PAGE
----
About a quarter of long-term runners end up with some type of injury that prevents them from continuing, but that risk is much lower for those who do small amounts rather than endurance running, added Paul Thompson, MD, chief of cardiology and The Athletes’ Heart Program at the Hartford Hospital in Hartford, Conn.
“One of the things patients frequently say to me is that I’m too busy to get any exercise. Well, that’s true if you’re going to do something that takes a lot of time, like walking,” he toldMedPage Today. “The most important thing …  is just do it.”
Otherwise healthy patients expect and should get an "exercise prescription" at office visits, Wen's group argued.
"Although devising a customized exercise prescription for each patient may sound complicated, 15 minutes of brisk walking or 5 minutes of running is all it takes for most clinic patients," they wrote.
"A simple message, delivered with sincerity, needs to be repeated every time we encounter our patients. As doctors, we should 'walk the talk,' spending at least 15 min/day in dedicated exercise, while also advocating building a culture of physical activity around us. We do not need to be athletes to exercise -- it should be part of all of our daily routines."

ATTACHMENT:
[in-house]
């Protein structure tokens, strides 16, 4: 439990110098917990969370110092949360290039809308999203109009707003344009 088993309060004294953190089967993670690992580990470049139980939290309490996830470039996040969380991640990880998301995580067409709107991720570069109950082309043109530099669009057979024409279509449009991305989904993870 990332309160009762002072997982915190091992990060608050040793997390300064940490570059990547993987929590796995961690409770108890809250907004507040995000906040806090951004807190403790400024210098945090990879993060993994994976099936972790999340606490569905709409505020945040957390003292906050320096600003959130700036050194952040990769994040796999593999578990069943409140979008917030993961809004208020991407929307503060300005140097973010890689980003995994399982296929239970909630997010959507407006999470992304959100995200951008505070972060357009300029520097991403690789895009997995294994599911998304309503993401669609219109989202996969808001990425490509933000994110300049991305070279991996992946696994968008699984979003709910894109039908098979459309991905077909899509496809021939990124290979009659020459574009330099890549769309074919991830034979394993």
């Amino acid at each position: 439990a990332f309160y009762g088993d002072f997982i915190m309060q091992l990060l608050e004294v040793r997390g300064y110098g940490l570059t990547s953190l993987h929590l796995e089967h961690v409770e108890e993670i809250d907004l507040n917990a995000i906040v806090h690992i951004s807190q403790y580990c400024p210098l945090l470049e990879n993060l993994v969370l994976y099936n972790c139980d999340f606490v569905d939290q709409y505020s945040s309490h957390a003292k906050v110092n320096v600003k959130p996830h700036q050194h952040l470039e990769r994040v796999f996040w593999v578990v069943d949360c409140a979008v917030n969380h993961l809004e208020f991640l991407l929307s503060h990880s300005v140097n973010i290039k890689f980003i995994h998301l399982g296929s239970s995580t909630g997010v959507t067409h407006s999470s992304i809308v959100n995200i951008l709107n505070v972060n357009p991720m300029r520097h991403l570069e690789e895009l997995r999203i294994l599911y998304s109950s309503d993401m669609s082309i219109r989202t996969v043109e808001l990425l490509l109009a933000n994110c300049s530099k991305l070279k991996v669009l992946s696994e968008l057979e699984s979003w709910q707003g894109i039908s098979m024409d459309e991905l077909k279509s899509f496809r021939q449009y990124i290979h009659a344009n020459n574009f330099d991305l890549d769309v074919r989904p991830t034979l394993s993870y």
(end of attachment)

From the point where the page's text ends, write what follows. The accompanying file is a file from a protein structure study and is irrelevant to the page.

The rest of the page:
Running Risks
Another study in the same JACC issue suggested that for people who do get involved in long-distance running, heat stroke was more of a serious problem than arrhythmic or other cardiac events during marathons and other foot races.
The retrospective analysis of all long-distance races in Tel Aviv from March 2007 through November 2013 with a total of 137,580 runners turned up only two serious cardiac events -- one heart attack and one hypotensive supraventricular tachyarrhythmia, neither deadly or life threatening.
In the same group, there were 21 serious cases of heat stroke, including two fatalities and 12 that were life threatening.
"Our results put in a different perspective the ongoing debate about the role of pre-participation electrocardiographic screening for the prevention of sudden death in athletes," Sami Viskin, MD, of Tel Aviv Medical Center and colleagues concluded.
The temperatures of Tel Aviv might not generalize broadly to other areas, but the lessons still apply, Brian Olshansky, MD, of the University of Iowa in Iowa City, and David Cannom, MD, of Good Samaritan Hospital in Los Angeles, and colleagues argued in another accompanying editorial in JACC.